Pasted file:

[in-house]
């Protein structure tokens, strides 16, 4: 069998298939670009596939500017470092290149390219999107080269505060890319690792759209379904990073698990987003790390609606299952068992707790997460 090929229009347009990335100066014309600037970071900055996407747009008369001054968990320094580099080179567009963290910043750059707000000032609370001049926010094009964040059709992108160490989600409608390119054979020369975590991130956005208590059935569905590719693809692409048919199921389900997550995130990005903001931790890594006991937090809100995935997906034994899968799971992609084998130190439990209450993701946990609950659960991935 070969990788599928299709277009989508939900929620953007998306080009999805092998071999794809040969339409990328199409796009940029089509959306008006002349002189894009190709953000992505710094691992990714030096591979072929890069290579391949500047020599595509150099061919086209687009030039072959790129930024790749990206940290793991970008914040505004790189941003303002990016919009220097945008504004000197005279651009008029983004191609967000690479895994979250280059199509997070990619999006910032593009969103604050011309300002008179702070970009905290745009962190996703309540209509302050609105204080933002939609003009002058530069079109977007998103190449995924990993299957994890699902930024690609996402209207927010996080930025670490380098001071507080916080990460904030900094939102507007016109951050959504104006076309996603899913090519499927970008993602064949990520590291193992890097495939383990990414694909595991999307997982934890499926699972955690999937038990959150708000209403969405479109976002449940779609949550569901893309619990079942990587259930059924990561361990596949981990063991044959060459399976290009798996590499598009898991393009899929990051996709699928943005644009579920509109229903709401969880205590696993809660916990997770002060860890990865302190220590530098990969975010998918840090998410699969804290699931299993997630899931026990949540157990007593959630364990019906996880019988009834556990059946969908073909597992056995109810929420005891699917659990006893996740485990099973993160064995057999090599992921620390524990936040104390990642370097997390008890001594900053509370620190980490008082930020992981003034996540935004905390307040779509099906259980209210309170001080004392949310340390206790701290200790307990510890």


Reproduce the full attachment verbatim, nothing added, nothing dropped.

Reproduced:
[in-house]
């Protein structure tokens, strides 16, 4: 069998298939670009596939500017470092290149390219999107080269505060890319690792759209379904990073698990987003790390609606299952068992707790997460 090929229009347009990335100066014309600037970071900055996407747009008369001054968990320094580099080179567009963290910043750059707000000032609370001049926010094009964040059709992108160490989600409608390119054979020369975590991130956005208590059935569905590719693809692409048919199921389900997550995130990005903001931790890594006991937090809100995935997906034994899968799971992609084998130190439990209450993701946990609950659960991935 070969990788599928299709277009989508939900929620953007998306080009999805092998071999794809040969339409990328199409796009940029089509959306008006002349002189894009190709953000992505710094691992990714030096591979072929890069290579391949500047020599595509150099061919086209687009030039072959790129930024790749990206940290793991970008914040505004790189941003303002990016919009220097945008504004000197005279651009008029983004191609967000690479895994979250280059199509997070990619999006910032593009969103604050011309300002008179702070970009905290745009962190996703309540209509302050609105204080933002939609003009002058530069079109977007998103190449995924990993299957994890699902930024690609996402209207927010996080930025670490380098001071507080916080990460904030900094939102507007016109951050959504104006076309996603899913090519499927970008993602064949990520590291193992890097495939383990990414694909595991999307997982934890499926699972955690999937038990959150708000209403969405479109976002449940779609949550569901893309619990079942990587259930059924990561361990596949981990063991044959060459399976290009798996590499598009898991393009899929990051996709699928943005644009579920509109229903709401969880205590696993809660916990997770002060860890990865302190220590530098990969975010998918840090998410699969804290699931299993997630899931026990949540157990007593959630364990019906996880019988009834556990059946969908073909597992056995109810929420005891699917659990006893996740485990099973993160064995057999090599992921620390524990936040104390990642370097997390008890001594900053509370620190980490008082930020992981003034996540935004905390307040779509099906259980209210309170001080004392949310340390206790701290200790307990510890």